Instead, however, Yang Rong very tenderly brushes back a lock of his hair – Noah thinks the man has a penchant for ruffling his hair for no justifiable reason – and then slowly kneads the sensitive spot beneath his lobe. The colonel’s hand is warm yet firm, carrying a sense of security and Noah allows the contact easily. A low chuckle comes from the other man, a whisper of something inaudible since Noah is too absorbed in light-scented sandalwood.

“If you already know how much of a hassle it is, then you should build up your lanky body, hmm?” Yang Rong says with a small smile, not a smirk, though it turns more pensive the more they linger in quietude. The colonel lets out a low hum, the viridescence of his eyes an ever-changing glow. “Noah… when I look at you, I am quite…”

He trails off. Noah, even more perplexed, prompts him, “What are you thinking?”

“I am thinking,” Yang Rong replies slowly, “about how I feel when I look at you.”

“Then let me know when you’ve decided against sending me to the Nexus as an experimental subject,” Noah says to him. “Or if you’ve decided against throwing me in a breeding facility. It is quite rare, after all, to find an omega hybrid.”

“An underestimate,” Yang Rong tells him. “You are one of a kind.”

“That’s incorrect,” Noah says. “There are… a few. A few individuals who are radioactively infected like you, Colonel Yang. It is unfortunate that their lifespans are not likely to hold some extra years—scientifically hypothesized. Furthermore, the longer you are exposed to solar rays, the more life-threatening your condition becomes.”

“Interesting,” the colonel replies. “So there are outliers among the infected. What do you say is an estimated lifespan for those like you?”

“There are always outliers and there is never a proper estimate. Some live three years post-syndrome, some three days. There may be some compatibility needed between humans and certain types of animals to withstand a proper morph. It is all speculation, of course, but it is more usual to see functioning mammal hybrids than arthropods or other ectotherms.”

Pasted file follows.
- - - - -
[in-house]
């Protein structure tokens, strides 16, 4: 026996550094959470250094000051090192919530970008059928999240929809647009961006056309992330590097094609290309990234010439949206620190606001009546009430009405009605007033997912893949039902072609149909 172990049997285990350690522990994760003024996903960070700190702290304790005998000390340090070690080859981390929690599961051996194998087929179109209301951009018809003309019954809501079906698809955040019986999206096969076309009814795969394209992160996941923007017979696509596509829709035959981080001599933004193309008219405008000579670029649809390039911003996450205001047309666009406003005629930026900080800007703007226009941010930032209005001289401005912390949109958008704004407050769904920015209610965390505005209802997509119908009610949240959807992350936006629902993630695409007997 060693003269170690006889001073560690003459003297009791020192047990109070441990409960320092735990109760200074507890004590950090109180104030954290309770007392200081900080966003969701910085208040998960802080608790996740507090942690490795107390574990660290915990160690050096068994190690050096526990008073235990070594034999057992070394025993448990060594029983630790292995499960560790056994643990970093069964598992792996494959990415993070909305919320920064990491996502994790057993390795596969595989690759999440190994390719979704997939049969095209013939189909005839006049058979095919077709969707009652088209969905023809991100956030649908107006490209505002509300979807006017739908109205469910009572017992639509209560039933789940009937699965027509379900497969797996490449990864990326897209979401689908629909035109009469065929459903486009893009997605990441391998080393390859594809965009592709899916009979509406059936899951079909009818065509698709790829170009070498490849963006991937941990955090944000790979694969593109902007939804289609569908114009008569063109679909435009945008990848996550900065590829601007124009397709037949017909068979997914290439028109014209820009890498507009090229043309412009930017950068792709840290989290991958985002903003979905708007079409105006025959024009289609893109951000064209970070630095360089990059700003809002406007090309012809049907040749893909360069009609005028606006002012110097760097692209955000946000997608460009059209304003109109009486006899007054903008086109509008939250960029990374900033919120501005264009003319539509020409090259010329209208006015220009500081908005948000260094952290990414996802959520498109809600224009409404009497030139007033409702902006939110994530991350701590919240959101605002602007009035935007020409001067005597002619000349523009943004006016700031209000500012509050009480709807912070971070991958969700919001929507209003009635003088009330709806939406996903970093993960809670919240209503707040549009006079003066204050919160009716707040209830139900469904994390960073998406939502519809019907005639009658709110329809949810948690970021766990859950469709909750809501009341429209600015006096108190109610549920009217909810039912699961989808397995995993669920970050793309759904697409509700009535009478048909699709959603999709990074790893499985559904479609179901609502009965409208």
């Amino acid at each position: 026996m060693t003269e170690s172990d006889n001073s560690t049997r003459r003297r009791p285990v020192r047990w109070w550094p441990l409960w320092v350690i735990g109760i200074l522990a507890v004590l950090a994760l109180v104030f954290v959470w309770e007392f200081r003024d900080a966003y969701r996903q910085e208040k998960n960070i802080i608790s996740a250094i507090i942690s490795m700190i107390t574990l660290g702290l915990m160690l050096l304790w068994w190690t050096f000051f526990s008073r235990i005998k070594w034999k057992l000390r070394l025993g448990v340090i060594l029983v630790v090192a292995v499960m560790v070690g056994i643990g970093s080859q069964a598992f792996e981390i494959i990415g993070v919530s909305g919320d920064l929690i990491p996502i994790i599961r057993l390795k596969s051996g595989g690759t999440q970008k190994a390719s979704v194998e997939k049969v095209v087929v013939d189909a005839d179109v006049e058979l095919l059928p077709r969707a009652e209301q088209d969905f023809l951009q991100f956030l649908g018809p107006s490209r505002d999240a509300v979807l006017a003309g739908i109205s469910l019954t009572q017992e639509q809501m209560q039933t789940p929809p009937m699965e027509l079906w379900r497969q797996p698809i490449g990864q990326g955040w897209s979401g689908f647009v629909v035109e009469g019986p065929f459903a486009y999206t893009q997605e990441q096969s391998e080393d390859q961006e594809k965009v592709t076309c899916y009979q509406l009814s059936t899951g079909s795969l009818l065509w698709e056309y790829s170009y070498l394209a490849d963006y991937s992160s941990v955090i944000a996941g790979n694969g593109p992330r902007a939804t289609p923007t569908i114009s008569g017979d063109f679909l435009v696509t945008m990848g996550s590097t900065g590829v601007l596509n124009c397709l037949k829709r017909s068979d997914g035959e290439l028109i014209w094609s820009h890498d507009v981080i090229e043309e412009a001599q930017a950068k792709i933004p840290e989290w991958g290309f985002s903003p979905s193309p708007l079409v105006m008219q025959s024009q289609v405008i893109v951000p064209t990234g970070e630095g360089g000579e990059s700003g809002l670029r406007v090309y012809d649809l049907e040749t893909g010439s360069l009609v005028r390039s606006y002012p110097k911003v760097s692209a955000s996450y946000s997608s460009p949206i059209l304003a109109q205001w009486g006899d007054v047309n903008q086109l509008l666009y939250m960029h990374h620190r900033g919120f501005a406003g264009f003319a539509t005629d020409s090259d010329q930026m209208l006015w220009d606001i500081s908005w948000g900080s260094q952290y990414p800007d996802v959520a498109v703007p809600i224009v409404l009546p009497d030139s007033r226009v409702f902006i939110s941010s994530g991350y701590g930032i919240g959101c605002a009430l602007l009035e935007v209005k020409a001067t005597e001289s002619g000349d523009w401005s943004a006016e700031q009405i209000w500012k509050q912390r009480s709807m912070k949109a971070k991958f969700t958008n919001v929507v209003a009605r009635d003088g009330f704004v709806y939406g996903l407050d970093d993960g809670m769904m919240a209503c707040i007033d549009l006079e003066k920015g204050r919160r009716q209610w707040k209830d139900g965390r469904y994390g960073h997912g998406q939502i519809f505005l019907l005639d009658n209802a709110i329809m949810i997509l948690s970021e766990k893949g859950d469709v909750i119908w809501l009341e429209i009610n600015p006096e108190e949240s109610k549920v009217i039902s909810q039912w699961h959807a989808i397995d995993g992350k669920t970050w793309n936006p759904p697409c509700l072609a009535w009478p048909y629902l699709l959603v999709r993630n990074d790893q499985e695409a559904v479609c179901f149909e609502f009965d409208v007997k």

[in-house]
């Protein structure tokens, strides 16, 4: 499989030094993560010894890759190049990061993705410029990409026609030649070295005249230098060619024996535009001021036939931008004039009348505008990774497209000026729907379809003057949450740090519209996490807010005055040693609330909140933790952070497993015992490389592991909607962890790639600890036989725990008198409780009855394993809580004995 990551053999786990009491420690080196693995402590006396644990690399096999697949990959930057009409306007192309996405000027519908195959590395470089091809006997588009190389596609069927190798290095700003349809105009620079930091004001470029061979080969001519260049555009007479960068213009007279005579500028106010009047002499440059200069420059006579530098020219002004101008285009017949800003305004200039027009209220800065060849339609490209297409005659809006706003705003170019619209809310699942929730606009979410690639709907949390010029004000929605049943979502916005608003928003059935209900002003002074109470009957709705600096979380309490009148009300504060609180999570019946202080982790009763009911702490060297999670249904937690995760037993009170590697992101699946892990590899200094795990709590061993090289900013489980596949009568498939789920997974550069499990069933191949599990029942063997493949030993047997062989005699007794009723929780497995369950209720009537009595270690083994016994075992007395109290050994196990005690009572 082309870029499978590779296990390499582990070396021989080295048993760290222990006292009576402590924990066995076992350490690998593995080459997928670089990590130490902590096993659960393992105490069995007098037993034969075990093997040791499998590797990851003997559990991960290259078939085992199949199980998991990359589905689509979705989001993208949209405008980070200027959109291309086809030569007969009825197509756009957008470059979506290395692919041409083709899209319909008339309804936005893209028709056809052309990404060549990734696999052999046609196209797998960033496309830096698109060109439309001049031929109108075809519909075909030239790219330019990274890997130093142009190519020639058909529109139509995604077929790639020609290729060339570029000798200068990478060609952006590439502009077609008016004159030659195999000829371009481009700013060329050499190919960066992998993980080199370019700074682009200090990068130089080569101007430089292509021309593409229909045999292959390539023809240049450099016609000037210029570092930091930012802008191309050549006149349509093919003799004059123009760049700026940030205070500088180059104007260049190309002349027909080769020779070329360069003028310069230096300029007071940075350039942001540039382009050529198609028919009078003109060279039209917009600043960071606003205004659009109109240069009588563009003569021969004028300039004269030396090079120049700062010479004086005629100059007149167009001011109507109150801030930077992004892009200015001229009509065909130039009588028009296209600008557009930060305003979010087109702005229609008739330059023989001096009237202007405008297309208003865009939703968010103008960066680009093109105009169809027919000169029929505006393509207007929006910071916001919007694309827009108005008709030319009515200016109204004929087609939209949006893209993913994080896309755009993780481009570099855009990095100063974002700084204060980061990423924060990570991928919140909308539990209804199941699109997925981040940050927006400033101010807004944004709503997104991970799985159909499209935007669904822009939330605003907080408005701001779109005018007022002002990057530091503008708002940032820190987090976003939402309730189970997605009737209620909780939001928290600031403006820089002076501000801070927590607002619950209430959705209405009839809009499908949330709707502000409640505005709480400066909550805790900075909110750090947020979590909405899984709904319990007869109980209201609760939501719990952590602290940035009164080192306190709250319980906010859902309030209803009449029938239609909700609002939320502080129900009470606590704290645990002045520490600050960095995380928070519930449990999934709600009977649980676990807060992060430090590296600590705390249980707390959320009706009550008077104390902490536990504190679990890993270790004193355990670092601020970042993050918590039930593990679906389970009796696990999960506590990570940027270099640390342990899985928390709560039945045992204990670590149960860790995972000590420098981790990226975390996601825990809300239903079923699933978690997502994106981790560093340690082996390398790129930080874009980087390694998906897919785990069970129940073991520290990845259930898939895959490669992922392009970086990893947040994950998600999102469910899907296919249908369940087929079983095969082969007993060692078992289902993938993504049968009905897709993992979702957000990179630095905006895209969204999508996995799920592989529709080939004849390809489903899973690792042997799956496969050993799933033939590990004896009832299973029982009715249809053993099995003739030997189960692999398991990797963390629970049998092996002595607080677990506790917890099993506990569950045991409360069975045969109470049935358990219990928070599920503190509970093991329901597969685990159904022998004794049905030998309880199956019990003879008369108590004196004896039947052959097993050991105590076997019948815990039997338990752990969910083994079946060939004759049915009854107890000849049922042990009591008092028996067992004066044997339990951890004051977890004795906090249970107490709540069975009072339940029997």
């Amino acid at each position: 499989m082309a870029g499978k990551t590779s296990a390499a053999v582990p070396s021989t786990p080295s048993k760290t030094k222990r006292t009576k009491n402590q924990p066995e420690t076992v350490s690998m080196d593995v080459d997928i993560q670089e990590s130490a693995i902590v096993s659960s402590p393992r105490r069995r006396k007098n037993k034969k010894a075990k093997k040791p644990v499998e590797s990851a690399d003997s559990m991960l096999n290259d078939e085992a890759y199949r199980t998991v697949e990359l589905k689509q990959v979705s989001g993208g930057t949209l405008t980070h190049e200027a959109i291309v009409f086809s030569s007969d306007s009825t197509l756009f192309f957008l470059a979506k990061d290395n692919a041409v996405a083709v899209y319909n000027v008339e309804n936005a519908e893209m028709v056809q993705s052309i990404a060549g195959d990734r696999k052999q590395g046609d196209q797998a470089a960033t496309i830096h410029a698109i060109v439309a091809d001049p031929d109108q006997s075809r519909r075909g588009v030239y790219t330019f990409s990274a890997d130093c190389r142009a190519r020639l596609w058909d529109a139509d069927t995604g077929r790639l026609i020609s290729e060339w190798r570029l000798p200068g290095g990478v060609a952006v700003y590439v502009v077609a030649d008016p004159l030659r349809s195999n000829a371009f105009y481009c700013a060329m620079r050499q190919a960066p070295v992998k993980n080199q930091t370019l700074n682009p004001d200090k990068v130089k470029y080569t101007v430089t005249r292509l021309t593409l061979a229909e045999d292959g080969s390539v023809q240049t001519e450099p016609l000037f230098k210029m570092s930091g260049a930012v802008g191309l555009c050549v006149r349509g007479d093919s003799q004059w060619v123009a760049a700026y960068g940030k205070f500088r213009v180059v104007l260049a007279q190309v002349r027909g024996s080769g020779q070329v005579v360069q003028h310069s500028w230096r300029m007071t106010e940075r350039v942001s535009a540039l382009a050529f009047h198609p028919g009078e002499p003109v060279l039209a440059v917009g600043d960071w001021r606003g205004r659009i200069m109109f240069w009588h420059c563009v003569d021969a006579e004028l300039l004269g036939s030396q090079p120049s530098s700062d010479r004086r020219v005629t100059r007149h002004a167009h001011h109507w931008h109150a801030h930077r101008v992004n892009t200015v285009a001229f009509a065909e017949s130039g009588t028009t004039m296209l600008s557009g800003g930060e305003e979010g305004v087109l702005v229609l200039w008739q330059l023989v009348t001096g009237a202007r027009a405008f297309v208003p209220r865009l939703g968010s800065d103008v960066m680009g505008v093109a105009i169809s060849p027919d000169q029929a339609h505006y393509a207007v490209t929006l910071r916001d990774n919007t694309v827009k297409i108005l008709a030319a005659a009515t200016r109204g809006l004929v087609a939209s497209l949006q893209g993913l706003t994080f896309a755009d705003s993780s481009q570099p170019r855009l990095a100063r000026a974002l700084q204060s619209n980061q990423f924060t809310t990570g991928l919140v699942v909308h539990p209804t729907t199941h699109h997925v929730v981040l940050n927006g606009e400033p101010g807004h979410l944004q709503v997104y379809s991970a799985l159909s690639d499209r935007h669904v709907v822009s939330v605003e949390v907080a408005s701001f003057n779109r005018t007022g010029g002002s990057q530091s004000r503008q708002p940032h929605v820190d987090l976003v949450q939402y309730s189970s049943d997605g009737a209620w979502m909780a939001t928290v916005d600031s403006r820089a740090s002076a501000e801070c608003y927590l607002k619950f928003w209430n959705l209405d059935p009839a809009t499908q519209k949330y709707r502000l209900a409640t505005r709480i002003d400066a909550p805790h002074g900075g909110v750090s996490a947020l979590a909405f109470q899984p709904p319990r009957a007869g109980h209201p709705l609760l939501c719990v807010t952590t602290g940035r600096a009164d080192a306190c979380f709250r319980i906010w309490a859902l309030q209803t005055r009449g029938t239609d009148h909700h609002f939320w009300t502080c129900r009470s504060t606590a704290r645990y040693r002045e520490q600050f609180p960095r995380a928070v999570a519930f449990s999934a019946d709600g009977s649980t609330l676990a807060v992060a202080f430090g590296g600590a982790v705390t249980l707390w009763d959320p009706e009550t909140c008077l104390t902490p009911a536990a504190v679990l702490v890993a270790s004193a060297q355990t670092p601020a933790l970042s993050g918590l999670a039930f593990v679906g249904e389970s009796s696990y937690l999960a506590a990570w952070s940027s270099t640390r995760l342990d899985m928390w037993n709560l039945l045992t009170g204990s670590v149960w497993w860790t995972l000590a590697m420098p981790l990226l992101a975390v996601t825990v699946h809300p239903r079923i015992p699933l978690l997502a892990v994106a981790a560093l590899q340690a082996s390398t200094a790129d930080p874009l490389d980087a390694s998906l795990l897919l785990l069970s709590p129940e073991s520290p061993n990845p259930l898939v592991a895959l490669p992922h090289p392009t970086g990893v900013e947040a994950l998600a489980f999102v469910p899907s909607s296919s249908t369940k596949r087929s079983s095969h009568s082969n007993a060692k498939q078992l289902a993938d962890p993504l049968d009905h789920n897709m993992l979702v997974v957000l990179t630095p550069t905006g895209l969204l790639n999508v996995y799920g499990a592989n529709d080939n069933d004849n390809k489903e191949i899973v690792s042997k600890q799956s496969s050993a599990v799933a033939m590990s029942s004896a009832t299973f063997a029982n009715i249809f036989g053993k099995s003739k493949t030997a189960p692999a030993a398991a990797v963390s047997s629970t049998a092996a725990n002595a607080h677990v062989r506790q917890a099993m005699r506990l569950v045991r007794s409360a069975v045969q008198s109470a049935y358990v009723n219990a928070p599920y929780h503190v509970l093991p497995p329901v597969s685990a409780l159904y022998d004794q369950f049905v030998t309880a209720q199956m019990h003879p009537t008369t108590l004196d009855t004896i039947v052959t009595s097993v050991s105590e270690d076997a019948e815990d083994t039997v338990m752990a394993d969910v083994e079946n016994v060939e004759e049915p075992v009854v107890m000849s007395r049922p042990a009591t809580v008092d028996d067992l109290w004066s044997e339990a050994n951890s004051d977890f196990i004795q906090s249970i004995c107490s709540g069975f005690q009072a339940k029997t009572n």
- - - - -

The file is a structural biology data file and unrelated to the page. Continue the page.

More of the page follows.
He’s going on a tangent, but Colonel Yang seems too indulged by the topic. Noah ignores the intensive stare at his face – he can feel the man scrutinizing his expressions, his small movements – and concludes, “The degree of radiation also varies as does your genetic makeup – simply put, there isn’t a direct correlation to be made as of yet.”

“Hmm,” Yang Rong hums out, his hand now snaking to the back of Noah’s head, obviously teasing when he rubs around the area. The movements are subtle when he traces upward, pressing his index and middle fingers lightly on Noah’s scalp. Yang Rong is feeling up the shape of his skull very discreetly, searching for any odd lumps or unhuman characteristics. “There is some compatibility between humans and cats, I suppose. The Abyssinian domestic cat is said to share ninety percent of similar genes. Hmm… little kitten, you look more to be a Persian.”

Noah is beginning to feel annoyed when the man traces upward, his intentions now too clear. It is not often that Noah allows him to touch like this, and it is even more agitating when Yang Rong is obviously feeling for hidden ears.

He lets out a low, disgruntled noise and grabs the colonel’s arm, preventing him from going further.

Yang Rong’s lips curl up teasingly. “Are you sensitive here? I’m curious to see how you would morph ears and… what is your lifespan, little hybrid kitten?”

“Not a cat,” he mutters spitefully – to deaf ears, of course, because while Yang Rong is great at some things, listening comprehension is not one of them. Noah’s voice lowers and he says, tentatively, “…My case is not very common.”

Yang Rong angles himself closer. Strangely, the obstruction of personal space isn’t as stifling as Noah had expected. The alpha’s presence is softened without the usual conceitedness and the pheromones, too, are subdued to match the noiseless night. Yang Rong’s voice travels honeylike in timbre, “I do like uncommon.”

It is nighttime that evokes peculiar emotions, making him extra poignant, extra impulsive for him to pull the colonel’s forearm in, bringing their faces so close their noses almost touch. In the spur of the moment, a light tease if he will, Noah tilts forward and hums close to Yang Rong’s ears, “Colonel Yang, let me tell you a secret.”

His lips, slightly curved into a smirk, brushes against Yang Rong’s earlobe. Noah murmurs, intentionally slowly, “I have been infected for twenty-one years. I can probably outlive you at this rate?”

The reaction is unexpected. Noah would have liked to see the colonel’s half-shocked, half-frightened expression. He would have liked to see Yang Rong, normally so self-assured, to show just a sliver of surprise. All such imaginations vanished into thin air when the latter wraps an arm around his body, pulls him in even closer – and laughs.

A low laugh that sends tingling vibrations down his chest.

“A daring claim, Noah,” Colonel Yang murmurs by his ears in retaliation, “but I have been infected for twenty-seven years. I have six years over you already.”